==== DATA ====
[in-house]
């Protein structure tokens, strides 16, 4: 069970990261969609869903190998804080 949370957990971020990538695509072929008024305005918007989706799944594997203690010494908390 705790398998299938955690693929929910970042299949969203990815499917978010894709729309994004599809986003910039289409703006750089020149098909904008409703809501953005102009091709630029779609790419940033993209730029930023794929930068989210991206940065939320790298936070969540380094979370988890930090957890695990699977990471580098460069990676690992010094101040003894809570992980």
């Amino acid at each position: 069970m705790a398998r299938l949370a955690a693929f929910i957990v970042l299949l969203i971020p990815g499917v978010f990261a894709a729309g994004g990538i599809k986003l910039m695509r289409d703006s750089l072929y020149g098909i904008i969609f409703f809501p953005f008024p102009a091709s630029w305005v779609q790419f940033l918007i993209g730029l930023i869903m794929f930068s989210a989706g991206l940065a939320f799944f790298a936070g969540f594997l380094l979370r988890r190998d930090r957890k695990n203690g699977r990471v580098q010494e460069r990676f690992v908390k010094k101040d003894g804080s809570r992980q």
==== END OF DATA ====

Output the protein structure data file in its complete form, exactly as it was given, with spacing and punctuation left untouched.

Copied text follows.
[in-house]
């Protein structure tokens, strides 16, 4: 069970990261969609869903190998804080 949370957990971020990538695509072929008024305005918007989706799944594997203690010494908390 705790398998299938955690693929929910970042299949969203990815499917978010894709729309994004599809986003910039289409703006750089020149098909904008409703809501953005102009091709630029779609790419940033993209730029930023794929930068989210991206940065939320790298936070969540380094979370988890930090957890695990699977990471580098460069990676690992010094101040003894809570992980």
């Amino acid at each position: 069970m705790a398998r299938l949370a955690a693929f929910i957990v970042l299949l969203i971020p990815g499917v978010f990261a894709a729309g994004g990538i599809k986003l910039m695509r289409d703006s750089l072929y020149g098909i904008i969609f409703f809501p953005f008024p102009a091709s630029w305005v779609q790419f940033l918007i993209g730029l930023i869903m794929f930068s989210a989706g991206l940065a939320f799944f790298a936070g969540f594997l380094l979370r988890r190998d930090r957890k695990n203690g699977r990471v580098q010494e460069r990676f690992v908390k010094k101040d003894g804080s809570r992980q």